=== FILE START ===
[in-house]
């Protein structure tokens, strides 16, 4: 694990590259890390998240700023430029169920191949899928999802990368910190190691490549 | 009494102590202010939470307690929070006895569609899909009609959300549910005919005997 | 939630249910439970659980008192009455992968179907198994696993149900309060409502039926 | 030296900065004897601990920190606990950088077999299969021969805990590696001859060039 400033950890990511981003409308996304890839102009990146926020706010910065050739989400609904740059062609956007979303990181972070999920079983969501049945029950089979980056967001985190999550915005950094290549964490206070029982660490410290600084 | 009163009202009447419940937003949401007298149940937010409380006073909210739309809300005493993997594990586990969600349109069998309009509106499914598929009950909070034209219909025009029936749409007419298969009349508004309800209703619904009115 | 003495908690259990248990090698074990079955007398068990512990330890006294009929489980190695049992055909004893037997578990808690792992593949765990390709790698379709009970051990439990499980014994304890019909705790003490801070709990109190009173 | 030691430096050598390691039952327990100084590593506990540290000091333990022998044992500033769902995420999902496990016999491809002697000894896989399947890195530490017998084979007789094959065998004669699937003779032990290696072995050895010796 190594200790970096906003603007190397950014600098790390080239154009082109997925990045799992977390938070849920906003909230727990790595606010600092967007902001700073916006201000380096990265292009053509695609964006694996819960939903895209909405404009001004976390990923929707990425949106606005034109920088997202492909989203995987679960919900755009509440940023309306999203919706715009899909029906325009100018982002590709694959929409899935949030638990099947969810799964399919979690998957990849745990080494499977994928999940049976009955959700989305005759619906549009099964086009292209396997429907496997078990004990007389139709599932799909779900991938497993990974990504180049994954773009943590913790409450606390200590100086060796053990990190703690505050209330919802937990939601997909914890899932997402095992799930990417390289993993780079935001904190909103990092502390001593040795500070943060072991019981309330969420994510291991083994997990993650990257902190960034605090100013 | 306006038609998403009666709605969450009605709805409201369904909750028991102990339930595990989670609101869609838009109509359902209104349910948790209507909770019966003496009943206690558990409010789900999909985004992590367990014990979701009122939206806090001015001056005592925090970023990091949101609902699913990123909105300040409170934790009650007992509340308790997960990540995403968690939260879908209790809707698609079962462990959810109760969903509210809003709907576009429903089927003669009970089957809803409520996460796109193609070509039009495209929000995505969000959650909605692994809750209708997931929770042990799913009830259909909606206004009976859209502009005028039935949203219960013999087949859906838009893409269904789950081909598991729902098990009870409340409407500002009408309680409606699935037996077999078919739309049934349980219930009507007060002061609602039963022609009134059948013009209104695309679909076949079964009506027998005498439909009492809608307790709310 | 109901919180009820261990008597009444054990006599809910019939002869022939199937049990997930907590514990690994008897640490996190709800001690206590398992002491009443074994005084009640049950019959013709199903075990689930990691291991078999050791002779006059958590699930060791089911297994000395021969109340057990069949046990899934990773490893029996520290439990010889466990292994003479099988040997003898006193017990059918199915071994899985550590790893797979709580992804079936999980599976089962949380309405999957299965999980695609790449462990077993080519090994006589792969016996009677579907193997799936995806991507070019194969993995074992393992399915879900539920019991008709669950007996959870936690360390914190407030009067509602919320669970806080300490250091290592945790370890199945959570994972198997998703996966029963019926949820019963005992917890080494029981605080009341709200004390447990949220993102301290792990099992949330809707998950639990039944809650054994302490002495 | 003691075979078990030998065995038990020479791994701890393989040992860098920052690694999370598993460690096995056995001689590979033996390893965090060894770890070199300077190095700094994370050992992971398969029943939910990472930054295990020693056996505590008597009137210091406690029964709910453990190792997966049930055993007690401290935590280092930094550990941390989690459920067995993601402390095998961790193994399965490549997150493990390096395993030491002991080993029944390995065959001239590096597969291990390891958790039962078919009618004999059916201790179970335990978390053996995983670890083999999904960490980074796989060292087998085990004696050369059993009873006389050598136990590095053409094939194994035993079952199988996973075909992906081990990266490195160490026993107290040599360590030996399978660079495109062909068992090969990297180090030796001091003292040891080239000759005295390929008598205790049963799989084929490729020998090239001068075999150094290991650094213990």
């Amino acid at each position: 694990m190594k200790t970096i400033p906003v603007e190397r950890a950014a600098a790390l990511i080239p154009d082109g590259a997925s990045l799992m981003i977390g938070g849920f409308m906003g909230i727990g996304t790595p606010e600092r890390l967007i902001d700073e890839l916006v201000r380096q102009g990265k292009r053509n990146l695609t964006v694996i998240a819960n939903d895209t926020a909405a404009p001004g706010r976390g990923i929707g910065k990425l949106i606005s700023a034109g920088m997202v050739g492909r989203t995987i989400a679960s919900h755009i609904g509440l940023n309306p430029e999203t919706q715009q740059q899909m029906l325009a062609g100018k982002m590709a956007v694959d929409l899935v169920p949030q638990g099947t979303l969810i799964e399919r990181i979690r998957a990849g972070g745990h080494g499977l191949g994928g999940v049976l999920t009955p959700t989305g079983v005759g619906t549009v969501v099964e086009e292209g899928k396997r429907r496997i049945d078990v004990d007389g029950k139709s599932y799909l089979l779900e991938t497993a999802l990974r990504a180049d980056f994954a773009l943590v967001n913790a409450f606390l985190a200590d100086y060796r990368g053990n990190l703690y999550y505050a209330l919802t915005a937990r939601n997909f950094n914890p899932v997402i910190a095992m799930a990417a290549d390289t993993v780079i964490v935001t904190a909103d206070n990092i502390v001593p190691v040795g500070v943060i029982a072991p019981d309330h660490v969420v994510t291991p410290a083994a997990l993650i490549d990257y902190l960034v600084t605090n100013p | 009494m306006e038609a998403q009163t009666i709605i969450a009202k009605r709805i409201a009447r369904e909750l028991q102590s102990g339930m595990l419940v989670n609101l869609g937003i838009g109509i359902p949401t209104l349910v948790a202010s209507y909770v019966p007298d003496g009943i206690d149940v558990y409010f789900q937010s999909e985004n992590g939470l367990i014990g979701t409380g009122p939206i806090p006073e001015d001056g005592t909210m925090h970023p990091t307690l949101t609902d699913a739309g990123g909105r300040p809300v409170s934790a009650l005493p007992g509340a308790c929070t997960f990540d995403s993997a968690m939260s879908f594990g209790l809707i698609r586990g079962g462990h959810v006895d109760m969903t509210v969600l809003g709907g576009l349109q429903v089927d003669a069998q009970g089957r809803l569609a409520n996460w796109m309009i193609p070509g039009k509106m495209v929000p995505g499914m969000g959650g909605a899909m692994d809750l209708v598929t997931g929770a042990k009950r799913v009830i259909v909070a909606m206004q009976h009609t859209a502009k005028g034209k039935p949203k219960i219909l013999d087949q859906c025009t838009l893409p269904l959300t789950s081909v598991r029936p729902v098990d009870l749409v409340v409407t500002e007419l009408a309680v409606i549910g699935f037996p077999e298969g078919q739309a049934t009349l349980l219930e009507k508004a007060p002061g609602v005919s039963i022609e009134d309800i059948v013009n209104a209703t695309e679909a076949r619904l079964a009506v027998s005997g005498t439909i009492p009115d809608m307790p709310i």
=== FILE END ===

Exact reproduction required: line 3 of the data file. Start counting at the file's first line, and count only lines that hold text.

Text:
């Amino acid at each position: 694990m190594k200790t970096i400033p906003v603007e190397r950890a950014a600098a790390l990511i080239p154009d082109g590259a997925s990045l799992m981003i977390g938070g849920f409308m906003g909230i727990g996304t790595p606010e600092r890390l967007i902001d700073e890839l916006v201000r380096q102009g990265k292009r053509n990146l695609t964006v694996i998240a819960n939903d895209t926020a909405a404009p001004g706010r976390g990923i929707g910065k990425l949106i606005s700023a034109g920088m997202v050739g492909r989203t995987i989400a679960s919900h755009i609904g509440l940023n309306p430029e999203t919706q715009q740059q899909m029906l325009a062609g100018k982002m590709a956007v694959d929409l899935v169920p949030q638990g099947t979303l969810i799964e399919r990181i979690r998957a990849g972070g745990h080494g499977l191949g994928g999940v049976l999920t009955p959700t989305g079983v005759g619906t549009v969501v099964e086009e292209g899928k396997r429907r496997i049945d078990v004990d007389g029950k139709s599932y799909l089979l779900e991938t497993a999802l990974r990504a180049d980056f994954a773009l943590v967001n913790a409450f606390l985190a200590d100086y060796r990368g053990n990190l703690y999550y505050a209330l919802t915005a937990r939601n997909f950094n914890p899932v997402i910190a095992m799930a990417a290549d390289t993993v780079i964490v935001t904190a909103d206070n990092i502390v001593p190691v040795g500070v943060i029982a072991p019981d309330h660490v969420v994510t291991p410290a083994a997990l993650i490549d990257y902190l960034v600084t605090n100013p | 009494m306006e038609a998403q009163t009666i709605i969450a009202k009605r709805i409201a009447r369904e909750l028991q102590s102990g339930m595990l419940v989670n609101l869609g937003i838009g109509i359902p949401t209104l349910v948790a202010s209507y909770v019966p007298d003496g009943i206690d149940v558990y409010f789900q937010s999909e985004n992590g939470l367990i014990g979701t409380g009122p939206i806090p006073e001015d001056g005592t909210m925090h970023p990091t307690l949101t609902d699913a739309g990123g909105r300040p809300v409170s934790a009650l005493p007992g509340a308790c929070t997960f990540d995403s993997a968690m939260s879908f594990g209790l809707i698609r586990g079962g462990h959810v006895d109760m969903t509210v969600l809003g709907g576009l349109q429903v089927d003669a069998q009970g089957r809803l569609a409520n996460w796109m309009i193609p070509g039009k509106m495209v929000p995505g499914m969000g959650g909605a899909m692994d809750l209708v598929t997931g929770a042990k009950r799913v009830i259909v909070a909606m206004q009976h009609t859209a502009k005028g034209k039935p949203k219960i219909l013999d087949q859906c025009t838009l893409p269904l959300t789950s081909v598991r029936p729902v098990d009870l749409v409340v409407t500002e007419l009408a309680v409606i549910g699935f037996p077999e298969g078919q739309a049934t009349l349980l219930e009507k508004a007060p002061g609602v005919s039963i022609e009134d309800i059948v013009n209104a209703t695309e679909a076949r619904l079964a009506v027998s005997g005498t439909i009492p009115d809608m307790p709310i």